Copyright © 2019 Albuquerque Journal
With a distinctive walk, a dark bandana covering his face and a silver handgun on his hip, Paul Salas racked up nearly 50 armed robberies of Albuquerque stores and restaurants over a seven-month period – taking time to steal tacos, sandwiches and cellphones after cleaning out cash registers and security safes.
“He seems to perceive that he is doing the community a favor,” wrote one state district judge after reviewing an audio interview of Salas after Albuquerque police finally arrested the 5-foot-4-inch, 220-pound convicted sex offender in March 2017.
Salas, 46, called his armed holdups “licks” and followed his own version of a robber’s creed.
• No robbing from the South Valley (where his family resided).
• No robbing from Albuquerque’s so-called “War Zone” neighborhood (too many cops patrol there).
• Never rob a store if children are around.
And, according to what Salas told police, “when the sun drops, it’s time (to rob).”
Back in early 2017, a state district judge in Albuquerque refused to keep Salas in jail pending trial on 47 counts of armed robbery. The judge cited a lack of supporting evidence from prosecutors and set bond at $100,000 cash only.
But a week later, on March 29, 2017, federal prosecutors took the case against Salas to a U.S. magistrate judge in Albuquerque, who ordered Salas stay in federal custody pending trial. The judge concluded that no release conditions would assure the community’s safety or Salas’ return to court to face the charges.
Salas is now serving 24 years in federal prison because the Bernalillo County District Attorney’s Office asked the U.S. Attorney’s Office in Albuquerque to prosecute him in federal court.
Many crimes violate both state and federal law, so Salas pleaded guilty to the federal crimes of interference with interstate commerce, using a firearm during a crime of violence and failing to register as a sex offender.
Some 201 state criminal cases, mostly involving guns or violent offenses, have been preliminarily adopted for federal prosecution from the DA’s office over the past two years, according to newly released data from the office of District Attorney Raúl Torrez and the U.S. Attorney’s Office.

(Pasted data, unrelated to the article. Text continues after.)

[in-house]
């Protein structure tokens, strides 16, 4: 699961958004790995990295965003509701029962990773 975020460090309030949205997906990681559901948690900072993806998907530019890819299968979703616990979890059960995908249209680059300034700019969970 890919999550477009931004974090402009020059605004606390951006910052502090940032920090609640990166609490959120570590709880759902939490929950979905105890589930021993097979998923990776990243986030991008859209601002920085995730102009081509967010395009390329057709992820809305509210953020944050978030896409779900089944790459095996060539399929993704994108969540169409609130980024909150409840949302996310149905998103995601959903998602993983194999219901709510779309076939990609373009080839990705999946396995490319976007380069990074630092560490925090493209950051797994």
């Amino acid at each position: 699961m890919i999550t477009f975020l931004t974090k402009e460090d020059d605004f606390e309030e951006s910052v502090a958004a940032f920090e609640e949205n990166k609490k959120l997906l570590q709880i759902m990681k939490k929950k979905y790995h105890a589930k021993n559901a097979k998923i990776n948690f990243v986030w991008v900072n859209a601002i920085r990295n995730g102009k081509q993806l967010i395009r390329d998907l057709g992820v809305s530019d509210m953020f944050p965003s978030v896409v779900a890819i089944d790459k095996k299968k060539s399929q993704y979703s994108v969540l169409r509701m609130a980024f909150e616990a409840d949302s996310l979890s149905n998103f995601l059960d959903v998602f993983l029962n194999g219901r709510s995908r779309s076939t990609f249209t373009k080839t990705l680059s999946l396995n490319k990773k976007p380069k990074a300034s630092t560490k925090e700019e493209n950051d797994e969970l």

Of those, 147 cases have been formally initiated in federal court, by indictment or complaint.
Over the past two years, Torrez has devoted three state prosecutors to help screen and prosecute cases in federal court. Now, he plans to ask state lawmakers for more funding to “ramp this up.”
“I’m going to make a very strong case for why we should do this, not only because of who we’re dealing with, which are the most violent and most dangerous people,” Torrez said, “but also, frankly, because of the fact that this (federal system) is the most reliable place to remove the most dangerous people from the streets of Albuquerque.”
The federal system often has tougher prison sentences, and federal courts operate under a “fundamentally different framework” for ensuring certain violent or repeat offenders are detained pending trial, said Torrez, a former assistant U.S. attorney.
The new data shows Salas and 72 other defendants had pretrial detention motions filed against them by prosecutors in both state and federal court.
The 73 cases originally were filed in state court, Torrez said, while the U.S. Attorney’s Office decided whether they met the criteria for federal criminal prosecution.
But the new data shows that state court judges opted to release pending trial slightly more than half of the 73 defendants. When their cases moved to federal court, only 7% were granted pre-trial release, under certain conditions.
“It should get people’s attention when you have a 93% detention rate on the north side of Lomas (the location of Albuquerque’s federal courthouse) and with the same set of defendants you get a 49% (detention rate) on the south side of Lomas (the site of the state district courthouse),” Torrez said. “There’s something that needs to be carefully examined by policymakers in Santa Fe to try to understand how we can have these kinds of different outcomes.”